A perfect storm of factors threatens to push dengue cases here to a high of over 30,000 this year, but the authorities are not standing by idly.
The National Environment Agency (NEA), Ministry of Health (MOH) and People's Association (PA) aim to intensify inspections and education efforts.
This year, the Mozzie Wipeout Campaign, which had been held in April or later in other years, will be held at the end of this month instead. It teaches residents to prevent mosquito breeding in their homes.
Over 5,000 PA volunteers will conduct house visits and educate residents on preventing breeding.
Another 20,000 Gravitraps - placed in common spaces to trap mosquitoes - will also be rolled out by June to 3,000 Housing Board blocks currently without them.
The NEA warned yesterday that Singapore might have its worst dengue outbreak this year, exceeding the record 22,170 cases in 2013, as a result of warmer temperatures due to the El Nino phenomenon and a switch in the predominant virus serotype to DEN-2 from DEN-1.
It has observed a 50 per cent increase in the number of mosquitos caught in its Gravitraps last month, compared with the figure in January last year. The number of breeding sites found in homes over the same period has also risen by 50 per cent.
This year, two have died of dengue fever and more than 3,370 have been infected with the virus.
The El Nino phenomenon promotes faster breeding and shorter incubation times for the dengue virus, while a switch in predominant virus serotype is historically followed by a spike in dengue cases due to lower immunity to the virus strain.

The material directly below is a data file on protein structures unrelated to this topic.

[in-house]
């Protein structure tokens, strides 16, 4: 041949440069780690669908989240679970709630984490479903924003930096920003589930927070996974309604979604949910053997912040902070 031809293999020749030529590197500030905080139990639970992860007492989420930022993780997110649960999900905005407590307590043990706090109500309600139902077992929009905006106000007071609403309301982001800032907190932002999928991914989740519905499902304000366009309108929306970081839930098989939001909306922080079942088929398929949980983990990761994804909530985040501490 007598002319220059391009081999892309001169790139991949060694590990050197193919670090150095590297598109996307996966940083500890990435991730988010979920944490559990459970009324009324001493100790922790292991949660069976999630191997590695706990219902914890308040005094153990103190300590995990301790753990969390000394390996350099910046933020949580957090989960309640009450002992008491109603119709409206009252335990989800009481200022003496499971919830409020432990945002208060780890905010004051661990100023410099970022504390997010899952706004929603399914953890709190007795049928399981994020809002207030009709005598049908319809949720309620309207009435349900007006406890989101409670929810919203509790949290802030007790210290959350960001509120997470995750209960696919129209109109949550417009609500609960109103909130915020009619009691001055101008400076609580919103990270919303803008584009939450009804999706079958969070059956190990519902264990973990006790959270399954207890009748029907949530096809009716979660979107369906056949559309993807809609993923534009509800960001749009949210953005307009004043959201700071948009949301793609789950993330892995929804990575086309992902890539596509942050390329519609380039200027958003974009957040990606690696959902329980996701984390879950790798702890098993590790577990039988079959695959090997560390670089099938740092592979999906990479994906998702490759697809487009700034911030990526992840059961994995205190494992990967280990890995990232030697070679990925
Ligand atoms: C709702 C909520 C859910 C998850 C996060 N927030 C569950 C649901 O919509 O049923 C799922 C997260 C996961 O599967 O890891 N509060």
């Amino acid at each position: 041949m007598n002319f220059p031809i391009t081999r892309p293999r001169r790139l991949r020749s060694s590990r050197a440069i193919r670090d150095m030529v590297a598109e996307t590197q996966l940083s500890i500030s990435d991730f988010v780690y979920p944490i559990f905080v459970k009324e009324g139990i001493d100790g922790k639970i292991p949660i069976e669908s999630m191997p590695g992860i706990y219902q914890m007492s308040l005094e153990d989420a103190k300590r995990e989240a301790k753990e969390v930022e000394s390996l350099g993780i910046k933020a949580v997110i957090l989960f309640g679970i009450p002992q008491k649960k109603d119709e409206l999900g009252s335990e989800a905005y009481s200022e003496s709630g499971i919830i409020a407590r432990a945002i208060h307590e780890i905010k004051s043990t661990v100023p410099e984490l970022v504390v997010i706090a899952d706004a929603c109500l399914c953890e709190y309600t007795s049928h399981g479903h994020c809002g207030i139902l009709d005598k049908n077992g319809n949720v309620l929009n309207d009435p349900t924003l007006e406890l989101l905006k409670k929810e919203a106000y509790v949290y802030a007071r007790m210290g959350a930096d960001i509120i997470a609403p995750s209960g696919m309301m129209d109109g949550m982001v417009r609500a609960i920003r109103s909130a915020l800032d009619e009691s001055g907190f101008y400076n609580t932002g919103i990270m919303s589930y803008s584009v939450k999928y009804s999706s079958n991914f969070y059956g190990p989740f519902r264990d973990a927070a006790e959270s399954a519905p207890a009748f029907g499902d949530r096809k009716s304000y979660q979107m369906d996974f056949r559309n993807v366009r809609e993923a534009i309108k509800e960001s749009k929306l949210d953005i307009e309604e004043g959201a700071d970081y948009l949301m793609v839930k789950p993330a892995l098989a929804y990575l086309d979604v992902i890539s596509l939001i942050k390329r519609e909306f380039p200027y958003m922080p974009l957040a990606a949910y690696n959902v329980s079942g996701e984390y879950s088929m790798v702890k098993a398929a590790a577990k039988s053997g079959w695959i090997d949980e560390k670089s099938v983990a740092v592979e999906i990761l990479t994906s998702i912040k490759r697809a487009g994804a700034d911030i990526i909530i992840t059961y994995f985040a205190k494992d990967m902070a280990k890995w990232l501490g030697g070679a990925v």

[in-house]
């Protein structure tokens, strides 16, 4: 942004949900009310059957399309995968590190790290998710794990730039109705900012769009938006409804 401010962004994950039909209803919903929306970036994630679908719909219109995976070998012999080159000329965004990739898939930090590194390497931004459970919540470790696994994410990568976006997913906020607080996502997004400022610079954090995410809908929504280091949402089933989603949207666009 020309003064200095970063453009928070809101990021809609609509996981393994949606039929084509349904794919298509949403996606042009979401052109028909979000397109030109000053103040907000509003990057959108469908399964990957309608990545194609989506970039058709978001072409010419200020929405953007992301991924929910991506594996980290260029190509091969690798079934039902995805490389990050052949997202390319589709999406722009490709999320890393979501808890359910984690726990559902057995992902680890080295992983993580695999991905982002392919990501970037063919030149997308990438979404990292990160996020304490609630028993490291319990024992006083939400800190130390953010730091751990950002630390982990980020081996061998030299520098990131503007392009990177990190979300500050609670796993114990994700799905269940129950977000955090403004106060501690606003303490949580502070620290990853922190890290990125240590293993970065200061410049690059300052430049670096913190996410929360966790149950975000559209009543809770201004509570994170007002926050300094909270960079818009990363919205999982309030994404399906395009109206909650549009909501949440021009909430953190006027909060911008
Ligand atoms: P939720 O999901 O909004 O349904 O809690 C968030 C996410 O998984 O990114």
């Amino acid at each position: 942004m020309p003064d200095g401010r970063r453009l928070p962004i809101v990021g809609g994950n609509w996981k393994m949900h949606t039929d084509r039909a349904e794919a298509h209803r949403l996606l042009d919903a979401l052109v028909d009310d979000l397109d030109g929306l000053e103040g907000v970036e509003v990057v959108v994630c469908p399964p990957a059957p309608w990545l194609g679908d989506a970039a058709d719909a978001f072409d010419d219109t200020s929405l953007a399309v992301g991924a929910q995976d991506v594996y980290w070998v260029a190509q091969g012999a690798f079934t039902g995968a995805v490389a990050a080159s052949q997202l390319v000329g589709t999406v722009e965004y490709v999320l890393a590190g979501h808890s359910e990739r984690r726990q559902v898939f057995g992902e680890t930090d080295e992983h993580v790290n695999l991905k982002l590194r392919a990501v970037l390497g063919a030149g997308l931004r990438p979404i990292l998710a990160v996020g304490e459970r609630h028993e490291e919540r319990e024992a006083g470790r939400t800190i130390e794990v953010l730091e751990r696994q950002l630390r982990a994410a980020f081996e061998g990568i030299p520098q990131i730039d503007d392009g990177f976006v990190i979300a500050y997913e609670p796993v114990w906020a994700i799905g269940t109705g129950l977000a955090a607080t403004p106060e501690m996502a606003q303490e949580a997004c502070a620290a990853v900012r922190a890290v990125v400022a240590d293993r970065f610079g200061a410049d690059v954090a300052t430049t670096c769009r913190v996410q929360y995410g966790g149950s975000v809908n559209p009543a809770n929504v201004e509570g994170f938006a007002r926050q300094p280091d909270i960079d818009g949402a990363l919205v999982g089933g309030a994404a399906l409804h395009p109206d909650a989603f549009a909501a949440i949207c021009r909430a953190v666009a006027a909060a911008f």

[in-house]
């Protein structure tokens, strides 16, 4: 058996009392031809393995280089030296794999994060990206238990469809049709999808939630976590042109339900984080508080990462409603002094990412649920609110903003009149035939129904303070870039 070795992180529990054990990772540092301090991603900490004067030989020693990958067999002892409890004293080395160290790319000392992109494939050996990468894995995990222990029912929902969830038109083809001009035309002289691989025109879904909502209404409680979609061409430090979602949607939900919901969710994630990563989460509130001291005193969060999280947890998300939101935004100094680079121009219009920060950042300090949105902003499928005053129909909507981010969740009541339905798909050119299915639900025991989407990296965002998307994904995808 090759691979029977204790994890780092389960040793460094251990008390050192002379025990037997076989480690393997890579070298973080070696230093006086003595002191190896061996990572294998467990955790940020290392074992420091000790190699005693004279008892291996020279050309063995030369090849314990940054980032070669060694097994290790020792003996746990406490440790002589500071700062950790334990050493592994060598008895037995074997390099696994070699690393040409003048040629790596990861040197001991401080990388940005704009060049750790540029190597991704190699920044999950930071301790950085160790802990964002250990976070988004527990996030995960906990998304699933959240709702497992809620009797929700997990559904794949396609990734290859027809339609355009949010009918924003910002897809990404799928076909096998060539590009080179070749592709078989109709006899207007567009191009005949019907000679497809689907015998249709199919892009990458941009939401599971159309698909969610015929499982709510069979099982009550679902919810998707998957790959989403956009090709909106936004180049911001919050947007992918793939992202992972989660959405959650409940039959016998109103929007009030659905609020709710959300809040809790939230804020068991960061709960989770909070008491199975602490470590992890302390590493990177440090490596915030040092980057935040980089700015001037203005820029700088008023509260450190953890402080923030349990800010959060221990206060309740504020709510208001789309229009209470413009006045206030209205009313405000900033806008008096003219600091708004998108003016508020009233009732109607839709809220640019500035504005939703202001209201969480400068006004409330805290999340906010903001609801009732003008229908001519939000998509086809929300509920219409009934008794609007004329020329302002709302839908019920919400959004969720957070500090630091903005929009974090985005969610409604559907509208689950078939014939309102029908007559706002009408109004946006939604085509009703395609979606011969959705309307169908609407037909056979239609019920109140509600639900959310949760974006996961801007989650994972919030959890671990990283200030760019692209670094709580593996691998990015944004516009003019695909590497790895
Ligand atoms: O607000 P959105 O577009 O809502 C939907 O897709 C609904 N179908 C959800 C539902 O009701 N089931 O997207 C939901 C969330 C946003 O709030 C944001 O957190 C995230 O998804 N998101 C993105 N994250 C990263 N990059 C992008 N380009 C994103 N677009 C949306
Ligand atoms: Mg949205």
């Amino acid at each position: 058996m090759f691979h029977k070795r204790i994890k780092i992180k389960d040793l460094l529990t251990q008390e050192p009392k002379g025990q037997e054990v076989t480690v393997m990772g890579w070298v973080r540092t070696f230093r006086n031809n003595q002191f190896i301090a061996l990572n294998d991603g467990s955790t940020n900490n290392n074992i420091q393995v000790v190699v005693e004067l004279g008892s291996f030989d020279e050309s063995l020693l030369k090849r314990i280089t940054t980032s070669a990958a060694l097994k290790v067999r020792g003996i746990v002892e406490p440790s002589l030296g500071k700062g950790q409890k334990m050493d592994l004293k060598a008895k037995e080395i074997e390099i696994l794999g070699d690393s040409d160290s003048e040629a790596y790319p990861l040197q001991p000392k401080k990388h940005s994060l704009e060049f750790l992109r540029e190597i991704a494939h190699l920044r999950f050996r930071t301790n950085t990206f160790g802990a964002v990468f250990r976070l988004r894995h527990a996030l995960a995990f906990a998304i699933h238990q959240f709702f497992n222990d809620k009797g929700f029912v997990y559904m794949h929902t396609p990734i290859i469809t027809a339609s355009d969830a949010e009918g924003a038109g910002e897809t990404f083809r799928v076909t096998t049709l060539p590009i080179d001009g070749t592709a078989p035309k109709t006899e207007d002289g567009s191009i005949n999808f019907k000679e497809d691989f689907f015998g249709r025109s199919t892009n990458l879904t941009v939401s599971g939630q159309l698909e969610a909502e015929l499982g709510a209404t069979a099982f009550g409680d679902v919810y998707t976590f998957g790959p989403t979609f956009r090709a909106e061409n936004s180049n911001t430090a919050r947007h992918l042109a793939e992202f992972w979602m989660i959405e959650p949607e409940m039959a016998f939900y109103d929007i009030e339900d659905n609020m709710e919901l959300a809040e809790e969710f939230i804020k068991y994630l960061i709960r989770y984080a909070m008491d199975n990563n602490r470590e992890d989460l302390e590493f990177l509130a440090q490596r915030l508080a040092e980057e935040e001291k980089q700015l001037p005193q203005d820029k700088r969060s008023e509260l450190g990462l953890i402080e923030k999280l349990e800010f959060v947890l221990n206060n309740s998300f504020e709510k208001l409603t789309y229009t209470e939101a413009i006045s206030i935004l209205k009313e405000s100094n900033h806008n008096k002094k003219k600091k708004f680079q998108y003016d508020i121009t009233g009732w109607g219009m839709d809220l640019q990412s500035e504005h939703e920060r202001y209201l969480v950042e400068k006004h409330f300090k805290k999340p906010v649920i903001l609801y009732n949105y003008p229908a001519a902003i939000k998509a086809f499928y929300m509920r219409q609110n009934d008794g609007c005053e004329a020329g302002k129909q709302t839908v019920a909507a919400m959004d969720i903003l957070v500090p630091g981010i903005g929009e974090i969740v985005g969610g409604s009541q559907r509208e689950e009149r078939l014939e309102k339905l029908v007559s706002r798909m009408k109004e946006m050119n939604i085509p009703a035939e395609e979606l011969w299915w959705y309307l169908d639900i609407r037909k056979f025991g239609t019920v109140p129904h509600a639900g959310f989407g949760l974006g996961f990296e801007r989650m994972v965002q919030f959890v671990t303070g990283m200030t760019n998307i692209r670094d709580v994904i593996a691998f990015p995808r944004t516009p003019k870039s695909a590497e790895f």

The NEA said it will continue to step up inspections islandwide, focusing on areas found to have higher incidence of mosquito breeding.
As of Jan 31 this year, the NEA has conducted more than 126,000 inspections, uncovering over 1,900 cases of mosquito breeding.
Of these, more than 600 inspections of construction sites were done, with 12 per cent found to have mosquito breeding. Over 10 notices to attend court and stop-work orders were issued.
The NEA will also increase manpower by hiring temporary officers.
Outreach efforts will also be intensified through advertisements, posters at bus stops and distribution of pamphlets on dengue to residents.
Yesterday, the MOH said that, given the Zika virus, it is even more critical to wipe out mosquito breeding. The virus is not fatal but is linked to babies being born with small heads.
The MOH said it is working to expand Zika virus testing capabilities to public hospital laboratories, and has set up a clinical advisory group to ensure doctors can give advice on the virus.